If you know me, you've heard me say, "you can't be it if you can't see it." I share this mantra in speeches, at Girls' Lounges and on my social media all the time because I know it to be true-- women need to be visible in order to be equal. Gender equality depends largely on equal visibility, which is part of the reason why the new $10 bill is so exciting to myself, to women and to the next generations of our daughters.
Last June, the US Treasury announced that for the first time in over a century, a woman would be printed in the portrait position on the new $10 note scheduled to be released in 2020, but recent news is suggesting that it might not be on the front of the bill. According to recent statements by US Secretary of the Treasury Jack Lew, "Alexander Hamilton is not leaving our money." If Hamilton remains on the front, where will the woman be? On the back of the bill?
Do the women that shaped our country deserve to be on the back of the bill? The long and short answer is no, absolutely not. Among the women considered for this honor are Rosa Parks, Eleanor Roosevelt, Harriet Tubman and Susan B. Anthony. These civil rights activists, suffragettes, humanitarians and leaders were instrumental in shaping our great nation with the same passion, purpose and strength as the men we celebrate in our history. Their work has made historical and lasting changes for the better in America. Gender has nothing to do with influence, impact and change.
Is the back that bad? Plenty of conversations around the new note could play out around this question, after all, adding a woman to our currency, wherever she appears, is progress itself, isn't it? No, it isn't. When a young girl holds her cash allowance and only sees our founding fathers representing our nation, what does that tell her? How can that not reinforce the notion that these men are more important than the women shown elsewhere? The back side is the second thought, the final glance, the overlooked place. This is less about ego and more about the effect of unconscious bias: by considering the back to be acceptable, we're accepting that the contributions of this woman are second to the contributions of the man on the front. As a parent and as a woman, that's hardly a lesson that I want my daughter to learn when they see and use the new $10. This is not a women's issue, but rather a human issue, one that affects young girls in real, impactful ways.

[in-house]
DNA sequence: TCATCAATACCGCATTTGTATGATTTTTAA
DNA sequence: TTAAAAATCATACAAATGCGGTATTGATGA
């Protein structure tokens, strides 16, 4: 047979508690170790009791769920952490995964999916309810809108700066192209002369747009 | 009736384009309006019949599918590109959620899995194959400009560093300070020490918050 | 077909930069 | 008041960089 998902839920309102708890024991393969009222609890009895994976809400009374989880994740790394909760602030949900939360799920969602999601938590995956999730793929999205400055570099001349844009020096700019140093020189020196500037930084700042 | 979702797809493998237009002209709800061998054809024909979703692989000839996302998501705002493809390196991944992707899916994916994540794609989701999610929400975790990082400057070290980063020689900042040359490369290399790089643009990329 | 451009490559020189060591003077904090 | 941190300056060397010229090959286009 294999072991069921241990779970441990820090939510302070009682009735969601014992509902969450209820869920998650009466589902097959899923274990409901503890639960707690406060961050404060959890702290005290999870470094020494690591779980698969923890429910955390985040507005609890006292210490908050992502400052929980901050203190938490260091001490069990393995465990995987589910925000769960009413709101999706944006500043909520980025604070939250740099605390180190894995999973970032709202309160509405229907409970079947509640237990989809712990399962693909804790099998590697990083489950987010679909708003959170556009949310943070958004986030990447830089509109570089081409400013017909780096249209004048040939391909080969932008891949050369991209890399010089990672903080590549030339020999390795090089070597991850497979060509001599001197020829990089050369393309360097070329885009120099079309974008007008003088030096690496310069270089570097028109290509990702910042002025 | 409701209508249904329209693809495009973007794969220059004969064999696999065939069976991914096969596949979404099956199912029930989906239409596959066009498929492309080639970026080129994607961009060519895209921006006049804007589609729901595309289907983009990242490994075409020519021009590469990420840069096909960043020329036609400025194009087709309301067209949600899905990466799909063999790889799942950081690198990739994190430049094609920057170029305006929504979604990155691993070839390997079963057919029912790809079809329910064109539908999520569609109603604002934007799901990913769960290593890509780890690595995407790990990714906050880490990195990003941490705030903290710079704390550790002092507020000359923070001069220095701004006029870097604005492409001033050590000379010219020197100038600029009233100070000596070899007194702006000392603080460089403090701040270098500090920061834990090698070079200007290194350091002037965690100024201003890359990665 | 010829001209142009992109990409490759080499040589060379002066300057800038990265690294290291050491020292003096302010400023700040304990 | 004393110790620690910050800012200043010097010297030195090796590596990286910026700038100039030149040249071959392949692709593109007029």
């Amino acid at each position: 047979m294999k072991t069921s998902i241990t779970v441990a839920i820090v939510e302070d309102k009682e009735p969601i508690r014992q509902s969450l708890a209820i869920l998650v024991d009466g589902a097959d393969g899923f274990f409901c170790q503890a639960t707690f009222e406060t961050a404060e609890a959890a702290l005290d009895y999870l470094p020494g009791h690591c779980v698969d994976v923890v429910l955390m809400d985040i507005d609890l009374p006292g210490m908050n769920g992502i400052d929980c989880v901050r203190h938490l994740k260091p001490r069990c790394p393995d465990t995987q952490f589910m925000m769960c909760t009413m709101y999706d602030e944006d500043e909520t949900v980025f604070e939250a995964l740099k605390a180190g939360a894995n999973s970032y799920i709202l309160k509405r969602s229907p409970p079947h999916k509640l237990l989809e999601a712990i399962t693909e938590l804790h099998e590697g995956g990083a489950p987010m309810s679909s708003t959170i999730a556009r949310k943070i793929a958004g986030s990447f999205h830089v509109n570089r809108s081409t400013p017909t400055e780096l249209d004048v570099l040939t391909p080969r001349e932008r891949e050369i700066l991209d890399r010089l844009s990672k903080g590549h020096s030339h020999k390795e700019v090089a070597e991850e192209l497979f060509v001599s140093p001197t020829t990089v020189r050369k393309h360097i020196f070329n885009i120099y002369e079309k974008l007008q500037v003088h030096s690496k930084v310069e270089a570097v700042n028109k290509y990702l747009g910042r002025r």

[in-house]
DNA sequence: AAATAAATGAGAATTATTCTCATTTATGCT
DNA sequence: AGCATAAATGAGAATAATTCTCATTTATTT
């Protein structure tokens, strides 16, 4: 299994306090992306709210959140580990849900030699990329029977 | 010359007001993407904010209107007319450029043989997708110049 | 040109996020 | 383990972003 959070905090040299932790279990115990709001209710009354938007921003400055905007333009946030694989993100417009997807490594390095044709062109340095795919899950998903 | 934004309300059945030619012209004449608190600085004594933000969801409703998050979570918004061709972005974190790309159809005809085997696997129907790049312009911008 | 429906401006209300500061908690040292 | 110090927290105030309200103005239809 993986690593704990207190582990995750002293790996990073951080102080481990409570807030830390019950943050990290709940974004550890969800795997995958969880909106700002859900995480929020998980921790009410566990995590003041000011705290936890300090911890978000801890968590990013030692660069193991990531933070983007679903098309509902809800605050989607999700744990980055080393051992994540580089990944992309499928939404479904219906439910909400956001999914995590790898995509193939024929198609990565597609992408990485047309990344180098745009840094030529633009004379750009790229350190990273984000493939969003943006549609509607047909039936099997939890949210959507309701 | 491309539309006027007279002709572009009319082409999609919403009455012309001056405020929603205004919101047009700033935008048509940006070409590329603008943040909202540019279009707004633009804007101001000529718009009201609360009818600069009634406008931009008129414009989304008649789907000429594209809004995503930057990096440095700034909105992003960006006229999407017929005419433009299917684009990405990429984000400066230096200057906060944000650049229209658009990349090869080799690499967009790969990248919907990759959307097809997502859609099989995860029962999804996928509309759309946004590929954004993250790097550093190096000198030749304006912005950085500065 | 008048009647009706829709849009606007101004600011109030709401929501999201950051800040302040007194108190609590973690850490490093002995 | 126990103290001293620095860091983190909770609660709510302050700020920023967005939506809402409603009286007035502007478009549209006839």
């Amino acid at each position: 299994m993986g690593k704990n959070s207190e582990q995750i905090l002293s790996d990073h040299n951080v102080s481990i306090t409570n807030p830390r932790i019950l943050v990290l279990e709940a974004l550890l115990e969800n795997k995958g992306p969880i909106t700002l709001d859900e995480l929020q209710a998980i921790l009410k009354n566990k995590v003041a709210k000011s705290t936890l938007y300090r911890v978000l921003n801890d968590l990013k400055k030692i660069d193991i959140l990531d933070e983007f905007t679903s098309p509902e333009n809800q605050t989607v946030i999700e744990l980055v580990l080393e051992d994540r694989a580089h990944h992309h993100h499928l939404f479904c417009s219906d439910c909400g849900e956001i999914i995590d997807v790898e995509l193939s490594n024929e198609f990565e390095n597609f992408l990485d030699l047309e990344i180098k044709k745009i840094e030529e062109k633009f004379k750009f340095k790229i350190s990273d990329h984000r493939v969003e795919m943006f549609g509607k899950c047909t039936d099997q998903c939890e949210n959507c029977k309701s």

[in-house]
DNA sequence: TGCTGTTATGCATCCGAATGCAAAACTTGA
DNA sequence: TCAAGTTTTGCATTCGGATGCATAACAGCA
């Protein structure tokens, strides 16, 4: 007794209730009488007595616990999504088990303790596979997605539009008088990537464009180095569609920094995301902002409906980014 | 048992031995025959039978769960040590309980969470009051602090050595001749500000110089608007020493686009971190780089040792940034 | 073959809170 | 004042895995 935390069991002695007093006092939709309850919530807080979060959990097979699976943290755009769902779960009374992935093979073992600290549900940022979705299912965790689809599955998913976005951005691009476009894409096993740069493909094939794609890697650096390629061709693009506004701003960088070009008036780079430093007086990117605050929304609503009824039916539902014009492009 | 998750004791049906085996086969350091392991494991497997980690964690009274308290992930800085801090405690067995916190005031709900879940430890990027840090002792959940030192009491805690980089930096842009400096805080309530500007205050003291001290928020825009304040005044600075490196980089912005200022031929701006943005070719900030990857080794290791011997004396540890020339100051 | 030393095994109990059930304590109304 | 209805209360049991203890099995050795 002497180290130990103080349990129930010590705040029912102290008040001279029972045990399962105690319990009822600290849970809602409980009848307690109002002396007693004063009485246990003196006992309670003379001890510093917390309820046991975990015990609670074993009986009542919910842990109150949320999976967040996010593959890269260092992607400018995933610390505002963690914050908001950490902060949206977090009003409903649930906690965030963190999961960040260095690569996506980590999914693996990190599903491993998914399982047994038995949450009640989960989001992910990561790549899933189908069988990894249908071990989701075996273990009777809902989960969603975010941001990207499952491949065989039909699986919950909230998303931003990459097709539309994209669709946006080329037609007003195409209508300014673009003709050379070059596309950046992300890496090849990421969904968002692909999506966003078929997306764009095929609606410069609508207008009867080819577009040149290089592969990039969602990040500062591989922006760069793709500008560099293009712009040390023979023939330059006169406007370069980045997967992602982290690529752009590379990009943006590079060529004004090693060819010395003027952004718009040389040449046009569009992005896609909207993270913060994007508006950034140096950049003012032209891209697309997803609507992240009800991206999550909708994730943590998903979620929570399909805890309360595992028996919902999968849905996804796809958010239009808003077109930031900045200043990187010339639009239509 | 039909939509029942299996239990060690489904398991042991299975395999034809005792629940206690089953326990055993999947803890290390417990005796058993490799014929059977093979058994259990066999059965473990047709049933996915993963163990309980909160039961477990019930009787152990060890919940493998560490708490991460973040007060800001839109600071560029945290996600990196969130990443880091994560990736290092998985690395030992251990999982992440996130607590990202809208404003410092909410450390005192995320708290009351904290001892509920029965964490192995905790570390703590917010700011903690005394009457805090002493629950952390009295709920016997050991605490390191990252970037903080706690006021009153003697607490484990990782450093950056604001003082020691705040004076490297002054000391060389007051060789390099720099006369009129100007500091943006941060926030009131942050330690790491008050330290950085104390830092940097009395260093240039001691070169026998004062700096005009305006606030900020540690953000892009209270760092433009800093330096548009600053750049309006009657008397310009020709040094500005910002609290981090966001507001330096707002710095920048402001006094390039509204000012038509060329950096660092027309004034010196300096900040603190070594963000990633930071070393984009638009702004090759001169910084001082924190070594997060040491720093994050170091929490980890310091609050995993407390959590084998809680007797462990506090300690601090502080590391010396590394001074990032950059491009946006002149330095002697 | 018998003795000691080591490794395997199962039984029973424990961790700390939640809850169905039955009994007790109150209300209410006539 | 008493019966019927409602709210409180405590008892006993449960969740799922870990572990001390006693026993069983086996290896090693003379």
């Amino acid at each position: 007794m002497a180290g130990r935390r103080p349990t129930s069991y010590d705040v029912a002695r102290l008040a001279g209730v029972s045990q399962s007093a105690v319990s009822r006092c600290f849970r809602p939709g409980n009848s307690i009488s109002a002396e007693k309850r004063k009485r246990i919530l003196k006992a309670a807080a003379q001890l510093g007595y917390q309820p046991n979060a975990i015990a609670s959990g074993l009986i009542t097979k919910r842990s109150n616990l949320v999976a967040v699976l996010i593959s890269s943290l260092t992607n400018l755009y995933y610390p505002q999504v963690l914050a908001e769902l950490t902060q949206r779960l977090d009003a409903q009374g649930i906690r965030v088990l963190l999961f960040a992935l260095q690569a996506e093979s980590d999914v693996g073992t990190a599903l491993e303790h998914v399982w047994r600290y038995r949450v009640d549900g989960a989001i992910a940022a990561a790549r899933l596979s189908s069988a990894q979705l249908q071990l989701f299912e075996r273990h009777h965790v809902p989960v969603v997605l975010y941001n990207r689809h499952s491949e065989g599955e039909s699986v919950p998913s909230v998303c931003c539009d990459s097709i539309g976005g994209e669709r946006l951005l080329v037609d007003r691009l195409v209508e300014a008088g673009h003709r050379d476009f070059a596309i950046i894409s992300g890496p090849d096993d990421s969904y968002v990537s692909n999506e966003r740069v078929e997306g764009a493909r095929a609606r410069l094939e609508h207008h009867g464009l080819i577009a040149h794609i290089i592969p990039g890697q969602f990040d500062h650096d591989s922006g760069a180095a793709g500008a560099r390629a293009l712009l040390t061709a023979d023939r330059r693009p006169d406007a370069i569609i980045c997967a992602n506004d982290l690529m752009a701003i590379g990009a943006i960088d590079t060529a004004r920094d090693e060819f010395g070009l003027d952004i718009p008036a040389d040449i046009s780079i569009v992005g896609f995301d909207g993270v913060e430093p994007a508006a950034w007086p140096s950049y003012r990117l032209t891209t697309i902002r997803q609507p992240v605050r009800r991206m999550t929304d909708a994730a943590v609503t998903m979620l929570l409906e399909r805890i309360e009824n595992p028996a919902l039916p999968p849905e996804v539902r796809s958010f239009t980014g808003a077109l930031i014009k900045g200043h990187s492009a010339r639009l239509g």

What about Hamilton? Hamilton is undeniably a great figure in American history. His work shaped our nation, and his impact is not being discussed. Shifting the conversation to him is undeniably ironic: what started as a conversation about equality shifting back to a narrower view of history. Hamilton's contributions to the Federalist Papers and the founding years of America shaped this country-- but were they more or less impactful than Rosa Parks refusing to move to the back of the bus? Than Susan B. Anthony campaigning for women's right to vote? There are no answers to these questions, which is why they are not the right ones to ask. Instead of weighing who contributed more or who was a better American, our new currency should be celebrating America's rich history and democracy with visibility for historical figures to inspire current and future generations to chase their dreams.
The new $10 has been a collaborative project since it was announced. US Treasurer, Rosie Rios said in an announcement video, "We'd like to ensure that our next currency design best represents the value of democracy and the diversity on which this country was founded... That's why the Secretary would like to hear from you." The response was enormous. Over 1.5 million Americans contributed ideas, suggested powerful women from history and joined the conversation about #theNew10. A recent study from The Girls' Lounge confirms that America is ready for a woman on the front-- 60% of Americans surveyed said they want her, whoever she will be, to be printed on the front of the new $10.
It's up to us to keep this conversation moving. It isn't over yet, but the time to have it is now. A huge part of the reason that I founded The Girls' Lounge was to create a strong and powerful voice for women and men so that we could work collaboratively to make real change happen. In inspiring and impactful fashion, we've activated around the new $10 note because we believe that the women who made our country what it is deserve to be seen, celebrated and remembered.
Join us by signing a petition that will be delivered to the White House stating that we stand for a woman on the front of #TheNew10.
Share #NotGoingBack on social media to activate your own community.
Together, we have the power of the pack to make real change happen. There will be a woman on the front of new $10, and she'll stand for all of us.